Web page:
Also, I got a chai latte at Starbucks (first time in a long time). There was a quote on that paper cup by a Noah benShea, author of Jacob the Baker and The Word (both excellent books). I met him during a Jewish Lit course with Professor Cook (one of my favorite professors). I remember hanging out after class with another student in the tiny English department "lobby," discussing with Mr. benShea his journey as a writer. He answered all our questions and signed our copies of his books. That was just one of the unique experiences that college provided.

All Westmont campus photos courtesy of

...Still More Butterflies to Arrive!

You’d think I would have had my fill of butterflies after successfully raising the Gulf Fritillary caterpillars we stole from Grandma Lana’s garden. Nope. I decided we were not done yet. While passing time at the nursery catty corner to Rigel and Izzy’s swim class, we happened upon a supply of milkweed-- and I couldn’t resist. It was a struggle not to squawk in protest when the cashier started to pluck off supposed aphid-infested leaves—did she know that on the leaf she just picked off a baby monarch caterpillar was crawling across? I silently retrieved the discarded leaf and tucked it safely into one of my three containers of milkweed. Hence, I have determined that raising butterflies requires a measure of obsessive-ness. All is worthwhile once the finished product emerges from its cocoon and perches upon your finger (or better yet, your little one’s fingers).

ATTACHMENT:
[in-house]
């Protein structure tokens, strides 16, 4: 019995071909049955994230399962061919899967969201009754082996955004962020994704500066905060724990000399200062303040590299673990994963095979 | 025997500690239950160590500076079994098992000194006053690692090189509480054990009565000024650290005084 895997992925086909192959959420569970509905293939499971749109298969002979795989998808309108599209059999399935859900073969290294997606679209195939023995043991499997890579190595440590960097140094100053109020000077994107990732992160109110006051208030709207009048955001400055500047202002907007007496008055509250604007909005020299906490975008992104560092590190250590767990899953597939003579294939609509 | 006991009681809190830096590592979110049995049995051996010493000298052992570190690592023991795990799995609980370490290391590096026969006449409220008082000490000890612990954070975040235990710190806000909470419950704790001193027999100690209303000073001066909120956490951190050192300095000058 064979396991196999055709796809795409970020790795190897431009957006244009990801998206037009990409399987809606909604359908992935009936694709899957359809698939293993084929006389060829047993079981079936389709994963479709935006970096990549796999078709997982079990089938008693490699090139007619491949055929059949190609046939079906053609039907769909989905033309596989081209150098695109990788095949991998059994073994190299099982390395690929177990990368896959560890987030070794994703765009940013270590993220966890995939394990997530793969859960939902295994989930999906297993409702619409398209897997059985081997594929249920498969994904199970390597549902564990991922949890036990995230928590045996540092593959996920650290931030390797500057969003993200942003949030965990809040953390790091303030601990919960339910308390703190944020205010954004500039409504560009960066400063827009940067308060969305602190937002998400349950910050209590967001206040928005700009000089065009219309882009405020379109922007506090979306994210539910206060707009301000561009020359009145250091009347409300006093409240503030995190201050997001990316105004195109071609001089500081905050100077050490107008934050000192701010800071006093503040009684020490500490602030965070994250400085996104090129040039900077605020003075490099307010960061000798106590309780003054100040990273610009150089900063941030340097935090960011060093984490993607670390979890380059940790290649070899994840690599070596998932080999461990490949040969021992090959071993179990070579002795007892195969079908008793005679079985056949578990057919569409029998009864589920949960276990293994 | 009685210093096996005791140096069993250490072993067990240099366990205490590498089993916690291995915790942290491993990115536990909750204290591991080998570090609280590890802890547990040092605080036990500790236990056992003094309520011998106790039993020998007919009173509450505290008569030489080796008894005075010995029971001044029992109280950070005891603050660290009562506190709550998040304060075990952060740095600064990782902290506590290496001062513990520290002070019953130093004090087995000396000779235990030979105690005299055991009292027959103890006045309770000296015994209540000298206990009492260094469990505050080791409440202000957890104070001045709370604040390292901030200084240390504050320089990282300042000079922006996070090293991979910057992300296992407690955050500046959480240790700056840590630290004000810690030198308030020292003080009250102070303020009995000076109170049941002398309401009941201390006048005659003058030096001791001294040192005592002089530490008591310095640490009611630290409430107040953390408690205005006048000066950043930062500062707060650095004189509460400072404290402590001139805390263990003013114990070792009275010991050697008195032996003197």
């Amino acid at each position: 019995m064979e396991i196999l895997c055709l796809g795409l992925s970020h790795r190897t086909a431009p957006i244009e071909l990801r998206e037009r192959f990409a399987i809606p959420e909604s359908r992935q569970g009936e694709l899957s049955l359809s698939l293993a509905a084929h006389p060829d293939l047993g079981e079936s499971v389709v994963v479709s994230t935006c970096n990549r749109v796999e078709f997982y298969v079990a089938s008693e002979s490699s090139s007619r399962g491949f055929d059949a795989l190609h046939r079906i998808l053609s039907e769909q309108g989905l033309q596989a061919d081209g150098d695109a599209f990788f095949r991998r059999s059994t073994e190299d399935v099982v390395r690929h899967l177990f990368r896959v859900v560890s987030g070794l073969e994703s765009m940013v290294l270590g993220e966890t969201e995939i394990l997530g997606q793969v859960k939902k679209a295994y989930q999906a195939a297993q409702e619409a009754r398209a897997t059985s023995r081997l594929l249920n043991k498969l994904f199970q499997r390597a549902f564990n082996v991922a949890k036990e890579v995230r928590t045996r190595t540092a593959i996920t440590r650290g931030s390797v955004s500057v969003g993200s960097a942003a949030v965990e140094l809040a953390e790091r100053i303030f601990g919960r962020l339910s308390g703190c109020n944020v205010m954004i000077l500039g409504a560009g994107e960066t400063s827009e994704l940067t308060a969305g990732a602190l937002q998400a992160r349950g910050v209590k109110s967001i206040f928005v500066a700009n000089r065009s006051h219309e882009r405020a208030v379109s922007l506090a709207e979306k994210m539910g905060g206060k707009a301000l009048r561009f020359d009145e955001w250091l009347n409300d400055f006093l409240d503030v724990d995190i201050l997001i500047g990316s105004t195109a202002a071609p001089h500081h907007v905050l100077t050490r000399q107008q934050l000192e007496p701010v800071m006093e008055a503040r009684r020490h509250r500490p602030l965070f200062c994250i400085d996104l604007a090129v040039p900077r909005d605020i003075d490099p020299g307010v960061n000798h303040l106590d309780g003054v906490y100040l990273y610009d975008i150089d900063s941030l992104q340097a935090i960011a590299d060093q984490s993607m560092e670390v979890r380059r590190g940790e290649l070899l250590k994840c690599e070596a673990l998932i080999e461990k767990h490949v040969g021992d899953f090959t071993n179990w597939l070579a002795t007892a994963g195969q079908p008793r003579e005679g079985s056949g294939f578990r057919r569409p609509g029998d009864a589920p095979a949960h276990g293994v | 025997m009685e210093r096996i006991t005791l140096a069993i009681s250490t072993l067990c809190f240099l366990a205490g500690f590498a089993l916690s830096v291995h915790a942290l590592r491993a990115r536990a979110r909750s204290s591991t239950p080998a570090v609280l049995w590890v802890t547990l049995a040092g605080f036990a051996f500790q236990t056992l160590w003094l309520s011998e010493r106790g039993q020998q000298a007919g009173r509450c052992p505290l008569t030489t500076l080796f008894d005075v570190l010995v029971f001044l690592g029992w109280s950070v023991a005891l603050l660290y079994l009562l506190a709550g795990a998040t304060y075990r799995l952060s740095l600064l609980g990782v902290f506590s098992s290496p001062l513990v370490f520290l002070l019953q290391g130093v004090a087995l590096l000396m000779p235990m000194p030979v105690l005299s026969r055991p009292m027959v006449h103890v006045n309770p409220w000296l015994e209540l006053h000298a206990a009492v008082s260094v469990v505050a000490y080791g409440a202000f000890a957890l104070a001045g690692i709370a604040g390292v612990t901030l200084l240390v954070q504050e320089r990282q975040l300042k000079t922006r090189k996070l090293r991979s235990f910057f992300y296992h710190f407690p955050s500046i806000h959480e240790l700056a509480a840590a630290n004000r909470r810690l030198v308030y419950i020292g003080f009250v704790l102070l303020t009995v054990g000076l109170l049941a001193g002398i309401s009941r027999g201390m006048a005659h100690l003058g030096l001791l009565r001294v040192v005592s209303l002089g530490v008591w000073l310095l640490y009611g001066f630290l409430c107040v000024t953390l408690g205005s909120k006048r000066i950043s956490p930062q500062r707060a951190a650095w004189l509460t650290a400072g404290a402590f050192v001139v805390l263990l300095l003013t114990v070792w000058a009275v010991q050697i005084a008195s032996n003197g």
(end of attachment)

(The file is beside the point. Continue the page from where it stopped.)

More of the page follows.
Above left: caterpillars hiding amidst the flowers. Above right: a tiny monarch egg, which turns dark green when it is about to hatch.

How To Raise Monarch Caterpillars
We attempted to raise monarch caterpillars last year, and gave up after many failed attempts. I think the best way to go is not to raise them in vented containers indoors as we did, but to observe them outdoors. Proper ventilation is a must, and so this time around we have our milkweed containers perched outside the kids' window. Milkweed is the only plant monarch butterflies lay their eggs upon, and thus the only plant monarch caterpillars eat. Not all nurseries carry it. Once you find some, be sure no pesticides were administered, or the likelihood of finding caterpillars on your plant is slim to nil. Look on the undersides of the leaves and inside the flower clusters for eggs and teeny caterpillars. If you are interested in raising your caterpillars indoors, visit for in-depth instructions. Otherwise, just place your containers outside in a safe spot (direct sun is fine), and observe as the caterpillars develop from chrysalis to butterfly!

Thursday, November 6, 2008

They Make Me Laugh